Implementing quicksort in a functional way

I know that it's a bad idea to use my own sort implementation but out of interest...

What could be improved about this (hopefully) functional quicksort implementation?

fn quick_sort<T, E>(mut v: T) -> Vec<E>
    where T: Iterator<Item=E>,
    E: PartialOrd
    let pivot = match {
        Some(p) => p,
        None => return Vec::new()
    let (lower, higher): (Vec<_>, Vec<_>) = v.partition(|it| it < &pivot);
    let lower = quick_sort(lower.into_iter());
    let higher = quick_sort(higher.into_iter());

1 Like

As far as functional programming goes this looks quite clean and well done.

The thing that jumps out at me is your partition() call. Every time you go through the quick_sort() function you'll be allocating a pair of temporary vectors and populating it with references to the items above/below your pivot. The final .collect::<Vec<E>>() (tip: you don't need turbofish here because it'll be deduced) will drain the contents of your lower and higher buffers, effectively double-handling the data.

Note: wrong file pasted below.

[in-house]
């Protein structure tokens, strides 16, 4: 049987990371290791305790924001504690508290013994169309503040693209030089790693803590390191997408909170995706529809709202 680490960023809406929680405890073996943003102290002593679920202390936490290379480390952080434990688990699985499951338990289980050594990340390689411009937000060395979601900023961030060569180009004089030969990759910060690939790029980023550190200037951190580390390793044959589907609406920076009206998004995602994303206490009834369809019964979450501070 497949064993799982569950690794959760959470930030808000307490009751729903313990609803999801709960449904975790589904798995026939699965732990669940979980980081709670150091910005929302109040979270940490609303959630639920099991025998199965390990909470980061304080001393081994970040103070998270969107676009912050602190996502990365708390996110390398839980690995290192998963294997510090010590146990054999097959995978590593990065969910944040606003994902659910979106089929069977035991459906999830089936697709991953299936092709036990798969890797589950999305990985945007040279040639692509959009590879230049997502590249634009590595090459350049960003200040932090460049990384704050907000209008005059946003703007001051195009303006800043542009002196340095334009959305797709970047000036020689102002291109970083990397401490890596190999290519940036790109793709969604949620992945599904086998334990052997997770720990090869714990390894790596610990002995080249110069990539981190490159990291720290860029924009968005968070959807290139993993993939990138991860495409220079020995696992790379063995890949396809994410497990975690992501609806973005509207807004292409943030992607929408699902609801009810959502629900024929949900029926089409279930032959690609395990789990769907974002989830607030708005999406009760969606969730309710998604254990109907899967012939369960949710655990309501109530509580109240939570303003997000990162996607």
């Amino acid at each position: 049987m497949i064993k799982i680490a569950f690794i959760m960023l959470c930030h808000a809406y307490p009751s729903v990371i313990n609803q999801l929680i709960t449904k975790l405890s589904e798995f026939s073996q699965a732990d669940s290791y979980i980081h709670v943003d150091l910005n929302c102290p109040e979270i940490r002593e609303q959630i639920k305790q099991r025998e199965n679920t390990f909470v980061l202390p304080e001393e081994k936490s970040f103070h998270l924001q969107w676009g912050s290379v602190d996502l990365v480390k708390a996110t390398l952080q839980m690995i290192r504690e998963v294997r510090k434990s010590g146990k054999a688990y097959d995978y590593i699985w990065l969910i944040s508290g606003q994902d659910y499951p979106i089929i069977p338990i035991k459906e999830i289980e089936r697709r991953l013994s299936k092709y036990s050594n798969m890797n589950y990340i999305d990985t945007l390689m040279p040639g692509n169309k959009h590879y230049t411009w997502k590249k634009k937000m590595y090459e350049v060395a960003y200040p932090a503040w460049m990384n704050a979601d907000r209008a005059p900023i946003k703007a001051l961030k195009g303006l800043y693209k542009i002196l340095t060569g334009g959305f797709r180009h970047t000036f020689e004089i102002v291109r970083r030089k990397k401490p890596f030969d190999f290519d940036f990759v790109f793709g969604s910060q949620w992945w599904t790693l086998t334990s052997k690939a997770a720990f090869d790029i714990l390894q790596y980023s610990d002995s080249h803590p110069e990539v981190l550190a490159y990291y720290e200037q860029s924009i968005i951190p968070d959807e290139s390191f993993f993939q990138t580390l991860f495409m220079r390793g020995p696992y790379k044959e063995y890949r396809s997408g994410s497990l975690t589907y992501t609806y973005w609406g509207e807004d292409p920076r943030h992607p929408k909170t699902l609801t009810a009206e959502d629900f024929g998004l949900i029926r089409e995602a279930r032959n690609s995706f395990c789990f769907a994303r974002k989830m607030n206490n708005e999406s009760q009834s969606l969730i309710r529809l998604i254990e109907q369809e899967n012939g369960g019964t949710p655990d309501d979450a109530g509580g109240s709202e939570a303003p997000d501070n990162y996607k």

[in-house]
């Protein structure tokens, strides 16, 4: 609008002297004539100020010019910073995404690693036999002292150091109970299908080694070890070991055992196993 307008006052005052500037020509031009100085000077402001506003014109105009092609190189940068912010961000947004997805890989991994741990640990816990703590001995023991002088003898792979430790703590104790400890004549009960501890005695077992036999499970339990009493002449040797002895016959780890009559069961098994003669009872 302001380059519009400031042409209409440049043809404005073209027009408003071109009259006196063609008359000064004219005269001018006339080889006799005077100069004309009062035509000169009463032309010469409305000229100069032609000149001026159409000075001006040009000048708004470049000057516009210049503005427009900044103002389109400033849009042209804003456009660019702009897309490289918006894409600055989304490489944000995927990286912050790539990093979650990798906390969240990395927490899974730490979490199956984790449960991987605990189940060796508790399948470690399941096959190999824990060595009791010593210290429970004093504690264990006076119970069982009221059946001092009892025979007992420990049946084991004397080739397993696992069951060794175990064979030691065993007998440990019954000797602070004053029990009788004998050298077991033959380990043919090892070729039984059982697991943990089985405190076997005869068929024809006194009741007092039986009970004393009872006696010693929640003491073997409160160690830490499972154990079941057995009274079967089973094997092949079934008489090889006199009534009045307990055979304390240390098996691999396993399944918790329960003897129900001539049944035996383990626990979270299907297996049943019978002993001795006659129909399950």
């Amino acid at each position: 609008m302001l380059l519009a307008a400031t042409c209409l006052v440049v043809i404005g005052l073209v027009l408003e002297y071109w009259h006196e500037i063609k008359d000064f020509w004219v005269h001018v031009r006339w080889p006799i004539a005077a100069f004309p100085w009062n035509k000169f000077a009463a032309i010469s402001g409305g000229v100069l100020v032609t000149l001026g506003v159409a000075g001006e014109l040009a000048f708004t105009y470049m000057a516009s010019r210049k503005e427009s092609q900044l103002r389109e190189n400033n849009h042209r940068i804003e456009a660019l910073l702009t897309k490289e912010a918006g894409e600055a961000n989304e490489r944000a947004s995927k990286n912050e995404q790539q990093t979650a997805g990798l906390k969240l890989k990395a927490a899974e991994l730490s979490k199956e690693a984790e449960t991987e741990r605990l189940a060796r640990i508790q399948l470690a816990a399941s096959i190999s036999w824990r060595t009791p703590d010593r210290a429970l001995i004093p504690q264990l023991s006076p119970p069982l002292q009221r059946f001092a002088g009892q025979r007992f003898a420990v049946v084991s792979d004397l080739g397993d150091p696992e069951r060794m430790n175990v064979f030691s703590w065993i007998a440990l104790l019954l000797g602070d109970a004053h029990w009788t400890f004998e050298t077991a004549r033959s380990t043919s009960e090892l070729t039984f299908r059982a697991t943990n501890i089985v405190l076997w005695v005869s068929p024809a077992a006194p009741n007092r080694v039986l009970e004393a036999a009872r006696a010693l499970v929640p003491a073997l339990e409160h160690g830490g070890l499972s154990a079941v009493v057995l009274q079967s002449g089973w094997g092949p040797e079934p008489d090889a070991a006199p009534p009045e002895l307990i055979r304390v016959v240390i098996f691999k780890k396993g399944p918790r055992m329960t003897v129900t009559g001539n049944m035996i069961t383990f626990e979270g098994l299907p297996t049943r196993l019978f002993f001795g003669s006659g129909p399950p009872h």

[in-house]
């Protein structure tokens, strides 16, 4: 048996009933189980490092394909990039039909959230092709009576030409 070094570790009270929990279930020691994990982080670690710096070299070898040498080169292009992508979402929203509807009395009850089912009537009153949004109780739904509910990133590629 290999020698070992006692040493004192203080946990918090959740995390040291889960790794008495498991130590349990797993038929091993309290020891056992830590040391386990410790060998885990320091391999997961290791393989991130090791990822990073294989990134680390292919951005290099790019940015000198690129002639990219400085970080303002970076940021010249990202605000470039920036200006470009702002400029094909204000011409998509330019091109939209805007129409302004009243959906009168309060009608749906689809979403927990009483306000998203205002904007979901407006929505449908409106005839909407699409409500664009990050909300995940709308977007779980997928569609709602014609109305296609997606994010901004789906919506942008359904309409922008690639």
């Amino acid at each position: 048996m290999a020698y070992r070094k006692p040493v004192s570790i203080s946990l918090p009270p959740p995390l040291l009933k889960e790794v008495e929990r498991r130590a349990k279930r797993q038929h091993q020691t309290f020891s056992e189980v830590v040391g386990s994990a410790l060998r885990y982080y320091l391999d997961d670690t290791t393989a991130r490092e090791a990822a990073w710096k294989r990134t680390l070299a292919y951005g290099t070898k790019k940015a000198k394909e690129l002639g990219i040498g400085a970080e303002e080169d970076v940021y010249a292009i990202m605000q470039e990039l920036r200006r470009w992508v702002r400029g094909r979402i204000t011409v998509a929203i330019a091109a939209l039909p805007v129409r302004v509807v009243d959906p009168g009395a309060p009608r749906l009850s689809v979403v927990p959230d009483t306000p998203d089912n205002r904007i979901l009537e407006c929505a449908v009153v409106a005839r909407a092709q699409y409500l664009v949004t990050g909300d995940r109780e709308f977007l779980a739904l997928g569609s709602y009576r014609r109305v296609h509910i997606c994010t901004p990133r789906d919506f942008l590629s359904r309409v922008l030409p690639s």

I think the problem you're going to encounter is that by using a functional style you'll have loads of unnecessary allocations and copies, which would destroy runtime performance. Functional programming prefers to leave things immutable which means every function will construct and return a new object, so I'm not sure how you'd get around that.

Normally, I'd recommend accepting a &mut [T] as the input parameter and then using something like split_at_mut() to split at your pivot point, but I'm not sure whether that is "functional" enough...

I understand your intension of the functional way here, but most functional languages have sort function implemented with mutable buffer under the hood for the performance reason. Quicksort is quick because we don't need extra allocation for it and it's cache friendly.

Afaik all decent languages have :wink: (at least I hope so) But I was about learning functional style, not sorting a list.

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